Drilling for Whiskey in Antarctica
When Ernest Shackleton sailed to Antarctica in a failed mission to reach the South Pole, he brought along some McKinlay & Co whiskey... a type of whisky that is now extinct, except for the bottles now lodged beneath the Antarctic ice. A team of Kiwi whiskey-drillers will venture to Cape Royds, locate the abandoned crates of whiskey, drill down, and bring some samples back to civilization in order for Whyte & Macay's whiskey scientists to recreate the blend. The whiskey-nauts are bringing a special drill to safely free the bottles; in the event that that's not possible, they're to use a special syringe to withdraw a sample.
At what temperature does whiskey actually freeze? Antarctica gets to a balmy -5C in summer, but reaches a teeth-rattling -94C in the winter.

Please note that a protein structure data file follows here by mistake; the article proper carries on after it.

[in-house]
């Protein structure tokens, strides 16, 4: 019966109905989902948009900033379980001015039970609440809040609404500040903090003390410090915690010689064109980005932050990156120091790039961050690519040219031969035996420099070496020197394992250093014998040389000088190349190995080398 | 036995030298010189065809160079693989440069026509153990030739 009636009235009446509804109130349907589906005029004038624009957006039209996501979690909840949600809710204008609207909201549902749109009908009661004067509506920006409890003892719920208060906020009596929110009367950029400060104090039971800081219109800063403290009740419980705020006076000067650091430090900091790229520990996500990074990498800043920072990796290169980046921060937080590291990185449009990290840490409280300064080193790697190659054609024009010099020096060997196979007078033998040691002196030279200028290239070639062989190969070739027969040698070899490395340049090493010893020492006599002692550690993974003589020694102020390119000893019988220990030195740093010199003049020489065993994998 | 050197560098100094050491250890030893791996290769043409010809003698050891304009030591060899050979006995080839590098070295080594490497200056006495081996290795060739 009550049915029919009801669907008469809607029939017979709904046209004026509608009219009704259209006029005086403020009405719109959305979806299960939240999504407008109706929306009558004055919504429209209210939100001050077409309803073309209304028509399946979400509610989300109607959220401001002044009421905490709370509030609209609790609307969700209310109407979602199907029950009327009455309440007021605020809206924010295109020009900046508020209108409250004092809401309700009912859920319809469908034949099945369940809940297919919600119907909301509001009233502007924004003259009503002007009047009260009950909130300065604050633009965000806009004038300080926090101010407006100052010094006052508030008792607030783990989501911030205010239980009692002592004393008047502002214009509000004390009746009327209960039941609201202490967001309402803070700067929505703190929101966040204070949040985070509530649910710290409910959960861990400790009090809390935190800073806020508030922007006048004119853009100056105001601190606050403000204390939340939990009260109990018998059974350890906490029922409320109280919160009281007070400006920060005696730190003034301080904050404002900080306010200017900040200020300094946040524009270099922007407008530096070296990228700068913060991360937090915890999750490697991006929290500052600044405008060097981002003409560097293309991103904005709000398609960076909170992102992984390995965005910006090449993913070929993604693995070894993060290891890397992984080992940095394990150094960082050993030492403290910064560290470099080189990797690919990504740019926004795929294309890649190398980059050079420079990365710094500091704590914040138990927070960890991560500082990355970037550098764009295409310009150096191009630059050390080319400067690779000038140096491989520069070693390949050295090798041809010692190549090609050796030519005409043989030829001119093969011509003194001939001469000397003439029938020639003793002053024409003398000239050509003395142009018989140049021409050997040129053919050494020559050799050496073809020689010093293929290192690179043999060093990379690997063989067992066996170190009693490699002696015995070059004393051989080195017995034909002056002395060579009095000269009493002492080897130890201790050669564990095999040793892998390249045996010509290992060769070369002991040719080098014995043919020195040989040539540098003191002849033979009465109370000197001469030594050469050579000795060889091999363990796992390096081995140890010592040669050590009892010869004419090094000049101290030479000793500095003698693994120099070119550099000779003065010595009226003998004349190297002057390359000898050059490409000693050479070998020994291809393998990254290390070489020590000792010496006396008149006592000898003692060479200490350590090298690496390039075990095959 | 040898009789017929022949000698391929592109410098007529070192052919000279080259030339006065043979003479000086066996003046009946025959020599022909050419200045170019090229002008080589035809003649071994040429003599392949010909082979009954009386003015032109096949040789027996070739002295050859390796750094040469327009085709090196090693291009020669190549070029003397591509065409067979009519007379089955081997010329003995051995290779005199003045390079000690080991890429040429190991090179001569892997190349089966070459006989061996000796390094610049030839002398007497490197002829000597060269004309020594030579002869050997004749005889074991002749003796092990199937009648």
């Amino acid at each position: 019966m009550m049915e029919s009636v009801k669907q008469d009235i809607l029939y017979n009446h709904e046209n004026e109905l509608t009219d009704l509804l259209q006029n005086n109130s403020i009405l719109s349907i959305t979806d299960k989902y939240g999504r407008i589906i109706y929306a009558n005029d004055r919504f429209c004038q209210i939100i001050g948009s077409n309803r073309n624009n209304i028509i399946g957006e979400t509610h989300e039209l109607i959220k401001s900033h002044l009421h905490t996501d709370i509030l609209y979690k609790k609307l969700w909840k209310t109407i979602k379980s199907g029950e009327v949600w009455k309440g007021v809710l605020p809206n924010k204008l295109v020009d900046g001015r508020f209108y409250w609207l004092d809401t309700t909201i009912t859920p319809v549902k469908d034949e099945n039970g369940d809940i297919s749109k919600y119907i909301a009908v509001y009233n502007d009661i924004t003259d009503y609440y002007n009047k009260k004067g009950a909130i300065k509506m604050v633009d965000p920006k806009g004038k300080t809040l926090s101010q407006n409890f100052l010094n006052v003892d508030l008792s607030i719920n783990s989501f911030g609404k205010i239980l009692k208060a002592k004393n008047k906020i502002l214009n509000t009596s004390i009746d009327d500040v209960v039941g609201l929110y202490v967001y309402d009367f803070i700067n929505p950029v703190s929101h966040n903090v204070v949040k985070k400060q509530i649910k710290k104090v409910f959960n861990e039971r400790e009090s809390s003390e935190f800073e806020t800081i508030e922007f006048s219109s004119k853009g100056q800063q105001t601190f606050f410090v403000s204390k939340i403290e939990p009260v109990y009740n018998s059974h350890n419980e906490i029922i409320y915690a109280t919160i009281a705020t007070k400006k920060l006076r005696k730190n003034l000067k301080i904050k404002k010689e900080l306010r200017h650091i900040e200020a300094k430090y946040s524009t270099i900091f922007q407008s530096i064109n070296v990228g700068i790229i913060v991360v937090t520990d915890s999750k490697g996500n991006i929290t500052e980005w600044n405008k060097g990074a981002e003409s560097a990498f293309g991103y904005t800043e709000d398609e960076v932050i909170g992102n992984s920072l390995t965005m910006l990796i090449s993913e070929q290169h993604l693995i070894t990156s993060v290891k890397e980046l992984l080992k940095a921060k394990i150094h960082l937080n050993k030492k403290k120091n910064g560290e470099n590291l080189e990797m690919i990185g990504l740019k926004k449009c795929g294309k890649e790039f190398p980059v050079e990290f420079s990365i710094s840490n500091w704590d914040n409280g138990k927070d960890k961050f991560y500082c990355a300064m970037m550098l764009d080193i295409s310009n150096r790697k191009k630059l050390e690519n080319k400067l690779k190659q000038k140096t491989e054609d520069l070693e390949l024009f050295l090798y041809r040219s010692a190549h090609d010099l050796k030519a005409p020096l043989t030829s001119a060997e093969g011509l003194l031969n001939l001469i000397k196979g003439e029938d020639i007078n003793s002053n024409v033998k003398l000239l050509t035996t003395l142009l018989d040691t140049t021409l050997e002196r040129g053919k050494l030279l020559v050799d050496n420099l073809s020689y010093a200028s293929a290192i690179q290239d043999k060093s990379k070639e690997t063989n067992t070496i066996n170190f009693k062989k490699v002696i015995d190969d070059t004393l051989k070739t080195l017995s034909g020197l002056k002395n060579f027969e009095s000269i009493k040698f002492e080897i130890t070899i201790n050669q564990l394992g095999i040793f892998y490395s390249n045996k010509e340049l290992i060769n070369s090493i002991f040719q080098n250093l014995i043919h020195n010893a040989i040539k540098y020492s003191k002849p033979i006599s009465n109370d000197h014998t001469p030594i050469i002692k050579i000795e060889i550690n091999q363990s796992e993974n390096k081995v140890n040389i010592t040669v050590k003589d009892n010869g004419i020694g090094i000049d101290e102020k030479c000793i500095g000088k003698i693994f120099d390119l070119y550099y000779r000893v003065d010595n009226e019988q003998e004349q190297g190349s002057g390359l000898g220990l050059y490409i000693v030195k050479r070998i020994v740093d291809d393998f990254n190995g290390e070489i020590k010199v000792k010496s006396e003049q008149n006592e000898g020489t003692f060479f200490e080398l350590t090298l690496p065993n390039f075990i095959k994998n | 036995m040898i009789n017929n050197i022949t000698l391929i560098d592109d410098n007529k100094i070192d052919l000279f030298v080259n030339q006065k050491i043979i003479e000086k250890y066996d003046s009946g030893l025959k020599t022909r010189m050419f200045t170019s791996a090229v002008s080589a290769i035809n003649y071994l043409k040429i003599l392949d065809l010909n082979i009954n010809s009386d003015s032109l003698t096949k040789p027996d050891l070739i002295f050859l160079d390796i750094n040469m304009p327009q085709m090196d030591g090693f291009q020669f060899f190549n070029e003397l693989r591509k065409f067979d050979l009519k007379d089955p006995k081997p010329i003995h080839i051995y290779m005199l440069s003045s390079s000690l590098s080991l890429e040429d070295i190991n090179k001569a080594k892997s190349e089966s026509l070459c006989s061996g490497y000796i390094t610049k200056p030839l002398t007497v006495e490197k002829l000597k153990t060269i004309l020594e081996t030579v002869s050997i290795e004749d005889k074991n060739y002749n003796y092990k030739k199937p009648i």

Expedition leader Al Fastier says he doesn't want to sample the contents of the frozen crates, saying, "It's better to imagine it than to taste it. That way it keeps its mystery". This is where Fastier and I reach an ideological fork in the road. I'd want to sample some right then and there, on the Antarctic ice. Hell, yeah.
"Even if most of the bottles have to remain in Antarctica for historic reasons, it would be good if we could get a couple."
Mr Paterson said the Shackleton expedition's whisky could still be drinkable and taste exactly how it did 100 years ago.